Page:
- California Air Resources Board (CARB). Consumer and Commercial Products Survey—Summary of Sales and Emissions. 2003. Sacramento, CA.
- Arif, A. A., & Shah, S. M. Association between personal exposure to volatile organic compounds and asthma among US adult population. 2007. International Archives of Occupational and Environmental Health. 80(8), 711-719.
- Choi, H., Schmidbauer, N., Sundell, J., Hasselgren, M., Spengler, J., & Bornehag, C. G. Common household chemicals and the allergy risks in pre-school age children. 2010. Public Library of Science. 5(10), e13423.
- California Department of Public Health. Healthy Cleaning and Asthma-Safer Schools. October 2014. www.cdph.ca.gov
- Nurmatov, U. B., Tagiyeva, N., Semple, S., Devereux, G., & Sheikh, A. Volatile organic compounds and risk of asthma and allergy: a systematic review. 2015. European Respiratory Review. 24(135), 92-101.
- Belsito, D. V., Fransway, A. F., Fowler, J. F., Sherertz, E. F., Maibach, H. I., Mark, J. G., & Nethercott, J. R. Allergic contact dermatitis to detergents: a multicenter study to assess prevalence. 2002. Journal of the American Academy of Dermatology. 46(2), 200-206.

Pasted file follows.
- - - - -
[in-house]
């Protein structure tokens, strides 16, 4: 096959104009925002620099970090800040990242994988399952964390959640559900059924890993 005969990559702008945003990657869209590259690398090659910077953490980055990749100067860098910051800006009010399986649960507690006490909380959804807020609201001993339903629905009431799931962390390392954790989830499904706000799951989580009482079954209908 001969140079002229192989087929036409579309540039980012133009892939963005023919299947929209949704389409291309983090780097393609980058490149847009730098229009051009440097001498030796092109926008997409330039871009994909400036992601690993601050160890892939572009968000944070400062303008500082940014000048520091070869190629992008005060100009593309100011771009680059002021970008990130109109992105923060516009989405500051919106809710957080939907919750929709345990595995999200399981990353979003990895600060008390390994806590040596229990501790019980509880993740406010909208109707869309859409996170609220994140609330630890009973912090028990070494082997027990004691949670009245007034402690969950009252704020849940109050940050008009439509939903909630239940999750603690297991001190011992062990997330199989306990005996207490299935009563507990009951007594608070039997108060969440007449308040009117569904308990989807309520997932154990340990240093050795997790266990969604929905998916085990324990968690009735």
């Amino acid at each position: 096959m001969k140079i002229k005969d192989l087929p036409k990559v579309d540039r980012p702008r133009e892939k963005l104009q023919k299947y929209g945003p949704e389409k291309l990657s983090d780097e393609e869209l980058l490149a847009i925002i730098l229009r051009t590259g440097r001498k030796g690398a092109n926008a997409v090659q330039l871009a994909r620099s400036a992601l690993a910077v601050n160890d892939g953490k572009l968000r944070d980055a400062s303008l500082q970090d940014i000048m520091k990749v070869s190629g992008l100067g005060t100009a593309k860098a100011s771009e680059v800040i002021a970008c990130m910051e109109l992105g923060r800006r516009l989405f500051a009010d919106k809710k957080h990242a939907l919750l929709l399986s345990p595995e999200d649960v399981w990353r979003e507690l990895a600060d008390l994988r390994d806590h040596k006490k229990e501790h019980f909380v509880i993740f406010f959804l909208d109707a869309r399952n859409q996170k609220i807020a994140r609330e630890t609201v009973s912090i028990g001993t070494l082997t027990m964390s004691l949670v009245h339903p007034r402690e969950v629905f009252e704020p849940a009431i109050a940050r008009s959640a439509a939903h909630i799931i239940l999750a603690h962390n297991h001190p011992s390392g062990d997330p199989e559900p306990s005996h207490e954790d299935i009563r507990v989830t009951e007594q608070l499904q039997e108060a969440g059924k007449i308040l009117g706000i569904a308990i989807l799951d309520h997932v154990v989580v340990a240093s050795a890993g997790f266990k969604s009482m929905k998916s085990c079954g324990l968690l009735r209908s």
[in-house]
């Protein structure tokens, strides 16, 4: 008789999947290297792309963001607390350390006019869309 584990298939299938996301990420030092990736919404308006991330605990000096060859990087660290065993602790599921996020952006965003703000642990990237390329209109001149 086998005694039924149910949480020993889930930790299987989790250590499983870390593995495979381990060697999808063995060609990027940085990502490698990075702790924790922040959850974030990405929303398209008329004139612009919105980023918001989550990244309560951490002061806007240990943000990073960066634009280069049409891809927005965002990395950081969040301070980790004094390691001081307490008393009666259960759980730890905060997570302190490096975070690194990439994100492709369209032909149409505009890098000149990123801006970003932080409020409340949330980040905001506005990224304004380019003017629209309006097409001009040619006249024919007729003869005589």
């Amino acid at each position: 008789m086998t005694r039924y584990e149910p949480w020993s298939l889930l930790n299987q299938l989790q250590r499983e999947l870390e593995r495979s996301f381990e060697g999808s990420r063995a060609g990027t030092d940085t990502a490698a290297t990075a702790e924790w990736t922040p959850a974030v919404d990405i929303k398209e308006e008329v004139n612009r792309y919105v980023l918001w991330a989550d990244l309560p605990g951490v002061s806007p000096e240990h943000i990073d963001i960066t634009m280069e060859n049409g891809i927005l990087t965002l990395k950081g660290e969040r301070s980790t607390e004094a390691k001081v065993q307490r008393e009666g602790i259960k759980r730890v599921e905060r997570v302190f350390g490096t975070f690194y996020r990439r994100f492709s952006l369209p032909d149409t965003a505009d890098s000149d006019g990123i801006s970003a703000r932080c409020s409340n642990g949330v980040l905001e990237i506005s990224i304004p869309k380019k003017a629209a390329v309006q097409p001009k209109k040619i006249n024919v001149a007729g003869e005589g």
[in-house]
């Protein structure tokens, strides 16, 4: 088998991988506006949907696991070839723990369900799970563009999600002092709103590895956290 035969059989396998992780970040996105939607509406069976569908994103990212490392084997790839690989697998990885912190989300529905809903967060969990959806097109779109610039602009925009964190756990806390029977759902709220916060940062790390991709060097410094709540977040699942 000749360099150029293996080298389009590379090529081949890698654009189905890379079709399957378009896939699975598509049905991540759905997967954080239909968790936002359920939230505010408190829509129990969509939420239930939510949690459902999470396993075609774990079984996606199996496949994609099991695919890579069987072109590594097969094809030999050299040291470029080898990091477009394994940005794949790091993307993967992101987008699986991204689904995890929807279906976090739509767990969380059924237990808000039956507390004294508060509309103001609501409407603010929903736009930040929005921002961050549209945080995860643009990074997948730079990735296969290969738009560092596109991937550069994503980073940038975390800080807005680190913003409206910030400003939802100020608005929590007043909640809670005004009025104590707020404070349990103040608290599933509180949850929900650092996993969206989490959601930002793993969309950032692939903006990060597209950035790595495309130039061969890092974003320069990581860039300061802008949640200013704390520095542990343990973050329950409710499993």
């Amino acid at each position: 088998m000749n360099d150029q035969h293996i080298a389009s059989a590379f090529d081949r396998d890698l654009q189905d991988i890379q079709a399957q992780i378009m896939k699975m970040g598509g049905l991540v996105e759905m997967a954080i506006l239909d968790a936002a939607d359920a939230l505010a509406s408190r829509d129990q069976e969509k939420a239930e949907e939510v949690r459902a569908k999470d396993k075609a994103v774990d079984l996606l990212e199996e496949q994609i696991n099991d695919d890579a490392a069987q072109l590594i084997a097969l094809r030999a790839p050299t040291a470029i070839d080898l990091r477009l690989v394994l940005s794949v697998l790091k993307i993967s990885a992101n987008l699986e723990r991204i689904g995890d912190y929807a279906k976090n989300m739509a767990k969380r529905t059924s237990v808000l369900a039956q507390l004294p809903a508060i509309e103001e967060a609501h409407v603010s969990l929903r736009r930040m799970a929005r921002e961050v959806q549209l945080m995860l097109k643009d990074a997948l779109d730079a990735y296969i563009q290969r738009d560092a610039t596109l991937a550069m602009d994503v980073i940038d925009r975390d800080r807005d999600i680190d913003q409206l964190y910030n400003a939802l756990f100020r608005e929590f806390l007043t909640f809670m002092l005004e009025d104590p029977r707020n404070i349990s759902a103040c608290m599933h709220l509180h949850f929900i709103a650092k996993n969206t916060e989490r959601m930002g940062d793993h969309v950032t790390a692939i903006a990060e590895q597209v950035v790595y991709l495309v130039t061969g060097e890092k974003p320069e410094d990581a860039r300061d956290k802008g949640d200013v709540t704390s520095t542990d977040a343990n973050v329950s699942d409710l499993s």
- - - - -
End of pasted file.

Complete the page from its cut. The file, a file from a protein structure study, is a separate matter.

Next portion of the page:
- Huss-Marp, J., Eberlein-Koenig, B., Darsow, U., Breuer, K., Mair, S., Kraemer, U., & Behrendt, H. Short term exposure to volatile organic compounds enhances atopy patch test reaction. 2004. Journal of Allergy and Clinical Immunology. 113(2), S56-S57.
- Kimber, I., & Dearman, R. J. An assessment of the ability of phthalates to influence immune and allergic responses. 2010. Toxicology. 271(3), 73-82.
- Loh, M. M., Levy, J. I., Spengler, J. D., Houseman, E. A., & Bennett, D. H. Ranking cancer risks of organic hazardous air pollutants in the United States. 2007. Environmental Health Perspectives. 115(8),